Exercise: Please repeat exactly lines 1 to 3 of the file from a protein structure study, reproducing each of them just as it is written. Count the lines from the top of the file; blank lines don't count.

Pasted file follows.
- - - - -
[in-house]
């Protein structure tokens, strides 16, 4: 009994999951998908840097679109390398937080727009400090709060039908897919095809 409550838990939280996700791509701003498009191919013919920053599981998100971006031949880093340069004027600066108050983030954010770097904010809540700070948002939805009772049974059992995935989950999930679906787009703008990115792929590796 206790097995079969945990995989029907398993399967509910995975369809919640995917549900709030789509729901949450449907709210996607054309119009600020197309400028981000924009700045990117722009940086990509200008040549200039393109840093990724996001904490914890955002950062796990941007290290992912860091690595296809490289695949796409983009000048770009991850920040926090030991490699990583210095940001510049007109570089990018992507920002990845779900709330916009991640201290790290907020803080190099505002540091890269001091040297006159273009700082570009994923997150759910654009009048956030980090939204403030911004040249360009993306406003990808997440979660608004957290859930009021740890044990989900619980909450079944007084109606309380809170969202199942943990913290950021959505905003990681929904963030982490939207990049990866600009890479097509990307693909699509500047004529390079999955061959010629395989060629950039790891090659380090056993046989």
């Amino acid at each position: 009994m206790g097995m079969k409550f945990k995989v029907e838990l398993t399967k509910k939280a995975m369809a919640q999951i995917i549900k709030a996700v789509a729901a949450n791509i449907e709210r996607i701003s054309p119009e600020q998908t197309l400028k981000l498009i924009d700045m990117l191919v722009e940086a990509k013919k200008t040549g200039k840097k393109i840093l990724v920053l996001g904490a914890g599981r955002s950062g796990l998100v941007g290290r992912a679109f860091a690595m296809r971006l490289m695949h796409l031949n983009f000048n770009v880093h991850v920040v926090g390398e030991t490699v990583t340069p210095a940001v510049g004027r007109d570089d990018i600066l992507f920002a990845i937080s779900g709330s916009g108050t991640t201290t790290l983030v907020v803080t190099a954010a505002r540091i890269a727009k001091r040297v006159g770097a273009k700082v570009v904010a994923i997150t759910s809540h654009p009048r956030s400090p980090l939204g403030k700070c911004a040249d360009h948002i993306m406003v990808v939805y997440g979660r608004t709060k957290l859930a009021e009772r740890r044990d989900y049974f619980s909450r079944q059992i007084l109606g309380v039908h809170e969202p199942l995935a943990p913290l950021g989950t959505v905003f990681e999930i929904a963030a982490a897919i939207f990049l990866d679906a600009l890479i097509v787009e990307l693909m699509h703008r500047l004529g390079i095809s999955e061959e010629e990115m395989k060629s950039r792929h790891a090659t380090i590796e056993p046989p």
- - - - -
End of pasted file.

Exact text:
[in-house]
């Protein structure tokens, strides 16, 4: 009994999951998908840097679109390398937080727009400090709060039908897919095809 409550838990939280996700791509701003498009191919013919920053599981998100971006031949880093340069004027600066108050983030954010770097904010809540700070948002939805009772049974059992995935989950999930679906787009703008990115792929590796 206790097995079969945990995989029907398993399967509910995975369809919640995917549900709030789509729901949450449907709210996607054309119009600020197309400028981000924009700045990117722009940086990509200008040549200039393109840093990724996001904490914890955002950062796990941007290290992912860091690595296809490289695949796409983009000048770009991850920040926090030991490699990583210095940001510049007109570089990018992507920002990845779900709330916009991640201290790290907020803080190099505002540091890269001091040297006159273009700082570009994923997150759910654009009048956030980090939204403030911004040249360009993306406003990808997440979660608004957290859930009021740890044990989900619980909450079944007084109606309380809170969202199942943990913290950021959505905003990681929904963030982490939207990049990866600009890479097509990307693909699509500047004529390079999955061959010629395989060629950039790891090659380090056993046989």
């Amino acid at each position: 009994m206790g097995m079969k409550f945990k995989v029907e838990l398993t399967k509910k939280a995975m369809a919640q999951i995917i549900k709030a996700v789509a729901a949450n791509i449907e709210r996607i701003s054309p119009e600020q998908t197309l400028k981000l498009i924009d700045m990117l191919v722009e940086a990509k013919k200008t040549g200039k840097k393109i840093l990724v920053l996001g904490a914890g599981r955002s950062g796990l998100v941007g290290r992912a679109f860091a690595m296809r971006l490289m695949h796409l031949n983009f000048n770009v880093h991850v920040v926090g390398e030991t490699v990583t340069p210095a940001v510049g004027r007109d570089d990018i600066l992507f920002a990845i937080s779900g709330s916009g108050t991640t201290t790290l983030v907020v803080t190099a954010a505002r540091i890269a727009k001091r040297v006159g770097a273009k700082v570009v904010a994923i997150t759910s809540h654009p009048r956030s400090p980090l939204g403030k700070c911004a040249d360009h948002i993306m406003v990808v939805y997440g979660r608004t709060k957290l859930a009021e009772r740890r044990d989900y049974f619980s909450r079944q059992i007084l109606g309380v039908h809170e969202p199942l995935a943990p913290l950021g989950t959505v905003f990681e999930i929904a963030a982490a897919i939207f990049l990866d679906a600009l890479i097509v787009e990307l693909m699509h703008r500047l004529g390079i095809s999955e061959e010629e990115m395989k060629s950039r792929h790891a090659t380090i590796e056993p046989p």